Patient’s Role in Adherence

Patients are ultimately responsible for taking their medications as prescribed, but there are many factors that affect adherence. Patients who are younger, single, members of minority groups, and/or immigrants are more likely to be nonadherent to prescribed medications for controlling chronic diseases. The financial and emotional burdens of taking medications and a lack of understanding of long-term health outcomes are other factors that diminish medication adherence.

Poverty is a crucial risk factor for nonadherence. In addition to difficulties with affording prescribed medications, other constraints such as low-quality housing, shift work, and food insecurity are common among low-income patients and contribute to medication nonadherence. These patients also tend to have more chaotic lifestyles, lower health literacy levels, and higher levels of psychological stress which are also linked to higher rates of medication nonadherence.

Patients who are struggling with negative emotions including fear, self-blame, guilt, helplessness, and frustration are at greater risk for medication nonadherence. Depression, which is common among those with chronic illness, is a significant risk factor for nonadherence. Poor cognitive function and insufficient social support from family or friends are other factors that negatively affect medication adherence.

The World Health Organization stated that improving medication adherence would have a greater impact on the health of the population than any new treatments or inventions that we have.”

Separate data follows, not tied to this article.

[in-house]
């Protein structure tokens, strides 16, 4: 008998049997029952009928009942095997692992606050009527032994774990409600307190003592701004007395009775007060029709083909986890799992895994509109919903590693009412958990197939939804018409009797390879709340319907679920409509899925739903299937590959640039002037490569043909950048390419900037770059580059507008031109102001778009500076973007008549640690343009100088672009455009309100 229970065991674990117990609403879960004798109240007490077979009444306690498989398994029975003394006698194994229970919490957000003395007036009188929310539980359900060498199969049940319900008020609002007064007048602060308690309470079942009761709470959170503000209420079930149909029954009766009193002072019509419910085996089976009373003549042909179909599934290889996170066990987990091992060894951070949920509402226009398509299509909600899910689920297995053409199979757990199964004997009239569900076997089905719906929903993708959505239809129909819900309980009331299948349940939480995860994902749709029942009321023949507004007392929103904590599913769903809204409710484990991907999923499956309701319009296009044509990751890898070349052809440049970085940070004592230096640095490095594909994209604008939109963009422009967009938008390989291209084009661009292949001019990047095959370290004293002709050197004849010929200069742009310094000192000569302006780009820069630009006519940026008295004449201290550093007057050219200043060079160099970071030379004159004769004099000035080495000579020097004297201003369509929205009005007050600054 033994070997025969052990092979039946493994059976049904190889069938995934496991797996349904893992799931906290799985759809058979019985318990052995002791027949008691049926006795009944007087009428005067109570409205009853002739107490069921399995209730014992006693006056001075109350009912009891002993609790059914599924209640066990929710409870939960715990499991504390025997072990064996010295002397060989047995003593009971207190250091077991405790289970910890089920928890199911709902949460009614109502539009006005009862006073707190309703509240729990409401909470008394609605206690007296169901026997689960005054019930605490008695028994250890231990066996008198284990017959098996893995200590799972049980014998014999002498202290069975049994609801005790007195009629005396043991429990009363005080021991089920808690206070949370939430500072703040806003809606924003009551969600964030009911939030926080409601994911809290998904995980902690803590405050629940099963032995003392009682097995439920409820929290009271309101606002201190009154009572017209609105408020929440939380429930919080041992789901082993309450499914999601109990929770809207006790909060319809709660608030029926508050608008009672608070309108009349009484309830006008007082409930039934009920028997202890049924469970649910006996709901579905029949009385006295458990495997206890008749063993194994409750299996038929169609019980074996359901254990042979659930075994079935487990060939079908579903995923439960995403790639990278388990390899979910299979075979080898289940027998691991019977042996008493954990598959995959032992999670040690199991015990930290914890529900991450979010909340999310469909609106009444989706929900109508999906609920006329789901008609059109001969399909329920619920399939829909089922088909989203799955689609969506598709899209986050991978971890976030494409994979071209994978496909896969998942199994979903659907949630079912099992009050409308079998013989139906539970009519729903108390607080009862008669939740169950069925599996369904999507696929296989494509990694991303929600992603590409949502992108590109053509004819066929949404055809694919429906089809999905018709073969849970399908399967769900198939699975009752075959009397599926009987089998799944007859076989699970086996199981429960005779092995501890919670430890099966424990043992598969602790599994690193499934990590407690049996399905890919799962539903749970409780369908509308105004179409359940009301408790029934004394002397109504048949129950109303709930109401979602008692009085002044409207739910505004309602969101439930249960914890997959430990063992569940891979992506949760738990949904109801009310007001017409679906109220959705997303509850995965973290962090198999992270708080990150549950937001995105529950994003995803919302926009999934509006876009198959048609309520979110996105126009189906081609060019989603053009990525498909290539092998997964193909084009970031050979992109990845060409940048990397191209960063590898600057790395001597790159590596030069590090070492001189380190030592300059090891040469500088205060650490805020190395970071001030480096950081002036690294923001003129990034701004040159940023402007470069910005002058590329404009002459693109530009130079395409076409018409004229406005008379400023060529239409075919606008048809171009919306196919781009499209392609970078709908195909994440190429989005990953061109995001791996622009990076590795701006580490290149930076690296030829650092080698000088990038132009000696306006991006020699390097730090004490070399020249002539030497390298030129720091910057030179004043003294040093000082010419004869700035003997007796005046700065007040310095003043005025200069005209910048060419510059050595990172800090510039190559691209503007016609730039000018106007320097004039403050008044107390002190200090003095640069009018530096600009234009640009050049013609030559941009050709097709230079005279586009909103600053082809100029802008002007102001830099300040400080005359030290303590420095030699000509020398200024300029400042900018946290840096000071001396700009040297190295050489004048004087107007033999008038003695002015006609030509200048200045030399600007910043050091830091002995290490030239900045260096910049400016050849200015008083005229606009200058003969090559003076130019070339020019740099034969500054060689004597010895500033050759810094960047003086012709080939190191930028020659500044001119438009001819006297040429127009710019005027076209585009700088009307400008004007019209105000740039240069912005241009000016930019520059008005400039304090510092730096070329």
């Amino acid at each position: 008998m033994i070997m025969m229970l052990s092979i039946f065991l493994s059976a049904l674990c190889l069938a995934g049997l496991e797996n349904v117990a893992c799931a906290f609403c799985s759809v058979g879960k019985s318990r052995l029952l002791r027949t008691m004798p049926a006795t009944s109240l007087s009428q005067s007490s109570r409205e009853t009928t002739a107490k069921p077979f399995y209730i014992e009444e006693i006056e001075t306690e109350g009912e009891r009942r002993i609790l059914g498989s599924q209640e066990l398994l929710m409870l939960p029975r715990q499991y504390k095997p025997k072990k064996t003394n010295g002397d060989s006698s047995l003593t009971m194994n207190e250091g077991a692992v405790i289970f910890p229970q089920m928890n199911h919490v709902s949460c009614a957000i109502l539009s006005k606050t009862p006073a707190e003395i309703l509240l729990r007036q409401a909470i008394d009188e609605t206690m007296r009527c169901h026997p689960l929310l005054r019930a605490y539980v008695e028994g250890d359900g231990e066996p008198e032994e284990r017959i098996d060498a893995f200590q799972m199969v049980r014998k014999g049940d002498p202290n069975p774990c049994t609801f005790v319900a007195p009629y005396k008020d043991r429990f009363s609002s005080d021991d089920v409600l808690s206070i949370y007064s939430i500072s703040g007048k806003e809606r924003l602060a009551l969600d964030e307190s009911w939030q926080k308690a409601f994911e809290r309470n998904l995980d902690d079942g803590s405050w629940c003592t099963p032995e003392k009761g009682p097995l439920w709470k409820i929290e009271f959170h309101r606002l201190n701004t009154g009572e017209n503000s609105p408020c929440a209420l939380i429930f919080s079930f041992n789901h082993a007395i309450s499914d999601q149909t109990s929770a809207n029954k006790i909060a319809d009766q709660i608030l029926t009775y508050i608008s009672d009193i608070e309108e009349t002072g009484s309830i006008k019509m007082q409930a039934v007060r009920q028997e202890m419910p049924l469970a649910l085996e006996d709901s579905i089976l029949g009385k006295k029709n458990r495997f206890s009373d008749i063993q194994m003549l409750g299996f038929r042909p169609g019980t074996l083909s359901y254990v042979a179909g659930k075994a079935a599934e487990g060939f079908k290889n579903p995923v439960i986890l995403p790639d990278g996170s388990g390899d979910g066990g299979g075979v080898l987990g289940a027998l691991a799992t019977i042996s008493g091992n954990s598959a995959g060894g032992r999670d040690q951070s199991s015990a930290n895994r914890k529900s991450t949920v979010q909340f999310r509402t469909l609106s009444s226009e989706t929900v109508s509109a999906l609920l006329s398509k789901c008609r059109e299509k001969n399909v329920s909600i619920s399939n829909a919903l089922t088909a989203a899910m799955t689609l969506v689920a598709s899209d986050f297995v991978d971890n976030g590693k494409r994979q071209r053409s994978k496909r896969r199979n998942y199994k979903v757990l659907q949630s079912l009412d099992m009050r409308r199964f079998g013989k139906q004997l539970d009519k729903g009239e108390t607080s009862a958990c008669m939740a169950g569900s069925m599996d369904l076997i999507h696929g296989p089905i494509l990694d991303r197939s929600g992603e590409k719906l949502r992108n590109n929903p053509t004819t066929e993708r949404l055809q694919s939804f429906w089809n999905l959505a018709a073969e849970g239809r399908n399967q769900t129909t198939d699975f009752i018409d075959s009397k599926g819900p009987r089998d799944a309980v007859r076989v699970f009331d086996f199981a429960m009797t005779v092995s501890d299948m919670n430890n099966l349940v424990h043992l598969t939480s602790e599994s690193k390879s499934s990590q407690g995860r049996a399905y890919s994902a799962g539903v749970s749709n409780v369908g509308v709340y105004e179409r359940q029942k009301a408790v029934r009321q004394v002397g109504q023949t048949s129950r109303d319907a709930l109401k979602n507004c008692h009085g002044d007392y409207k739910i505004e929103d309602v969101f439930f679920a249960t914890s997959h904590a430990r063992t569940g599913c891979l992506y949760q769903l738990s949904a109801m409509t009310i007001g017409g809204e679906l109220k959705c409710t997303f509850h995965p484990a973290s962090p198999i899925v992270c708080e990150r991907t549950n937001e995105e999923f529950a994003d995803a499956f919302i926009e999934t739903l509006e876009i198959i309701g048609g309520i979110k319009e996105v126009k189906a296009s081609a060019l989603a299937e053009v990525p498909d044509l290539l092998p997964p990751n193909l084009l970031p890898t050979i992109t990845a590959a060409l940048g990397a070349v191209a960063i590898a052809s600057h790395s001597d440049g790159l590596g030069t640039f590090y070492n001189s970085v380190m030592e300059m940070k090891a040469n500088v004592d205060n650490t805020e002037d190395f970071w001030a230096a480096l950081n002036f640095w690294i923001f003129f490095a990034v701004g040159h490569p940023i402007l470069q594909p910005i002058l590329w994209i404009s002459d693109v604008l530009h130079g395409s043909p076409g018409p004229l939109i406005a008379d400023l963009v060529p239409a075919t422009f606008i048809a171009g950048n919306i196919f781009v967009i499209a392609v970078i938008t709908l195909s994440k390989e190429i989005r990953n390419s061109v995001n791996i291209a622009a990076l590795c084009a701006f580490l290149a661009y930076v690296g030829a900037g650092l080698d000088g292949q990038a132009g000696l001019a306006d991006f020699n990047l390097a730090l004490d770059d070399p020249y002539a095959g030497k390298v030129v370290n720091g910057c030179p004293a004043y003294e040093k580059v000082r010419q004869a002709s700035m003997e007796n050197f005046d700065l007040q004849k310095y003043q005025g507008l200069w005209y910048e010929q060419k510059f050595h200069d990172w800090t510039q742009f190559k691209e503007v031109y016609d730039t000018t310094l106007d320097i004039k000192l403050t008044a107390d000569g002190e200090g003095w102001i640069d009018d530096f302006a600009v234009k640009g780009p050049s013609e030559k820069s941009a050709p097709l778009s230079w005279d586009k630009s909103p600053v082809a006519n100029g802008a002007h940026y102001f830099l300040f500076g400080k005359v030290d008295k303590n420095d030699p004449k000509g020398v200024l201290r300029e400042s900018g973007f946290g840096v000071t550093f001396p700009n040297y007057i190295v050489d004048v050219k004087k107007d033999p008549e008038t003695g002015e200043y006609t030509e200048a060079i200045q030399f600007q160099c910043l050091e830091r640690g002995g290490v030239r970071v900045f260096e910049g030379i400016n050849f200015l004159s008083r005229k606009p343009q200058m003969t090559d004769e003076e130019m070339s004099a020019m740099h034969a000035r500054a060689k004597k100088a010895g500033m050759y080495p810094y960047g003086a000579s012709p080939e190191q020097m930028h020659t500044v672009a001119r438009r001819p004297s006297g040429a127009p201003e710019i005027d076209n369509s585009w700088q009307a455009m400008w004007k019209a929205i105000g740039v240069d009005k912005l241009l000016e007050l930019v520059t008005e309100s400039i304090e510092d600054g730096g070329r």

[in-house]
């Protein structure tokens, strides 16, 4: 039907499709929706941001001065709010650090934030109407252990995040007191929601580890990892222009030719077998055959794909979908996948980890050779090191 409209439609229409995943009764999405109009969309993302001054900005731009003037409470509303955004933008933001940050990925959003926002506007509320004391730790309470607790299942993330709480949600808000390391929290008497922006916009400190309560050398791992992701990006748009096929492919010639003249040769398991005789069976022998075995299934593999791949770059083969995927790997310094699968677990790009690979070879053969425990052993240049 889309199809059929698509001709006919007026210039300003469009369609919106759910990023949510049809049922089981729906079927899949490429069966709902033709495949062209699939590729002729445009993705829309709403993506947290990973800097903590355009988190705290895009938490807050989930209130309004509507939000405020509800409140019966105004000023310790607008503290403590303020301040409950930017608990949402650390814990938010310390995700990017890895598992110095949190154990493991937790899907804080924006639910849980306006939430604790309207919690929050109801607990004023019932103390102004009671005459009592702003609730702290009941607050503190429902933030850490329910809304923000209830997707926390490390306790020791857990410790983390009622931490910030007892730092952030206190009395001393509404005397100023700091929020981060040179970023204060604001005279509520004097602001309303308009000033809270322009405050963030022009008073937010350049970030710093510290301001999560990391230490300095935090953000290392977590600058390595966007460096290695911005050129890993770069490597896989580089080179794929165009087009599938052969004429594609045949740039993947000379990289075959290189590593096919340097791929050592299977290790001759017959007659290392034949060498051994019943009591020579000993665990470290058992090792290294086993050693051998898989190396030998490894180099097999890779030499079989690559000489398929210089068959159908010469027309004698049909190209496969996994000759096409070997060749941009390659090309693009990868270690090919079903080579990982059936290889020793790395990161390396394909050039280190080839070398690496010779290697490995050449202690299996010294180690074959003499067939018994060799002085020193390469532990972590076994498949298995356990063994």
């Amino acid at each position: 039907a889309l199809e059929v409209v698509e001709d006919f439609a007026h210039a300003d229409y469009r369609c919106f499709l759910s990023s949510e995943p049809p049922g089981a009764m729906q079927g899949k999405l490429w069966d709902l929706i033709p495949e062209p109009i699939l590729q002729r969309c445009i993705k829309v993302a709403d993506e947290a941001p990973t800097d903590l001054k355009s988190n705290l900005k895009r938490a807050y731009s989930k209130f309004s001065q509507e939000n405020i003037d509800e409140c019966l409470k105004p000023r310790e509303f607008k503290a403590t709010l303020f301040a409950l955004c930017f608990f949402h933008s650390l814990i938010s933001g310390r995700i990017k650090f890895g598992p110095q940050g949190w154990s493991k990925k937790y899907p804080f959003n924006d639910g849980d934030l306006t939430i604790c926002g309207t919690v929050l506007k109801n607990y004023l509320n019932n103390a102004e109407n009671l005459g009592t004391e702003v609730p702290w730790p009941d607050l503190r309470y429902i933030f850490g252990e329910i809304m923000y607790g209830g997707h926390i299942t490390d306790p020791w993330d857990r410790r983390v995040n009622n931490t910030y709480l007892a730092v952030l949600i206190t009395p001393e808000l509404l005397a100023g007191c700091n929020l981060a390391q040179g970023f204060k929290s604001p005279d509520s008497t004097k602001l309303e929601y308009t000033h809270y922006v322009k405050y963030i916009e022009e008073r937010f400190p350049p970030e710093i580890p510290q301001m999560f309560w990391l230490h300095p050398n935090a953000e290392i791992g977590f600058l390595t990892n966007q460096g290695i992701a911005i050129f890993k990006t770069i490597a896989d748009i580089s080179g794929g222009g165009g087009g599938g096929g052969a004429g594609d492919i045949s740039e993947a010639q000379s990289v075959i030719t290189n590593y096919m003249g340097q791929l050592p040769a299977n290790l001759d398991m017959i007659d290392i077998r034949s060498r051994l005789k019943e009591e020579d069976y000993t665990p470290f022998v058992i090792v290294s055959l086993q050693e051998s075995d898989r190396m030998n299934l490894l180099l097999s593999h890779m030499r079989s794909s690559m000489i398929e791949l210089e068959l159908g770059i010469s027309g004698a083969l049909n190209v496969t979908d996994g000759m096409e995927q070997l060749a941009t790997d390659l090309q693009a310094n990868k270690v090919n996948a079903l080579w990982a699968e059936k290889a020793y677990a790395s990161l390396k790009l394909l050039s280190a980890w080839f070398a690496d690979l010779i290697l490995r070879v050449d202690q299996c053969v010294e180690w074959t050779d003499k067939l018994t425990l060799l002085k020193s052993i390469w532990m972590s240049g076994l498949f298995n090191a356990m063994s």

— AMA Chief Experience Officer Todd Unger

Sometimes patients deliberately do not take their medications if they are in denial about their condition, are afraid of side effects, perceive a lack of immediate benefit of medications or can’t afford them. Patients’ cultural beliefs about health and medication-taking are also contributing factors causing intentional medication nonadherence. Patients can be reluctant to share their intentions to not take medications and their concerns with their healthcare providers. Other patients apply a trial-and-error approach to self-adjusting their medication.

Patients should be an active member of their healthcare team. Being open and communicative ensures that healthcare providers are aware of any concerns or questions patients may have and can address them in ways that best fit the individual and encourage medication adherence. Discuss any concerns of cost or side-effects with your healthcare provider or pharmacist.

Ways to Lower the Risks of Drug Side Effects

Know the Risks when drinking alcohol. It interacts negatively with more than 150 medications.

  • Talk to your healthcare provider about what side effects to look out for, and what to do if you experience one of them.
  • Read the information that comes printed on your medicine labels so that you are aware of the side effects associated with your medicines and know what to be on the lookout for.
  • Ask if there are ways to prevent or manage drug side effects—like taking a medicine with food, or at bedtime.
  • Ask whether you can drink alcohol when using the medicine, as combining alcohol with certain medicines can be dangerous.
  • Make sure your healthcare providers are aware of any allergies you have.
  • Contact your healthcare professional if you experience any side effects. Your healthcare providers will want to know about any side effects, and can work with you to either manage the side effects or can advise you if a switch to an alternative medication is needed. 

Additional Resources

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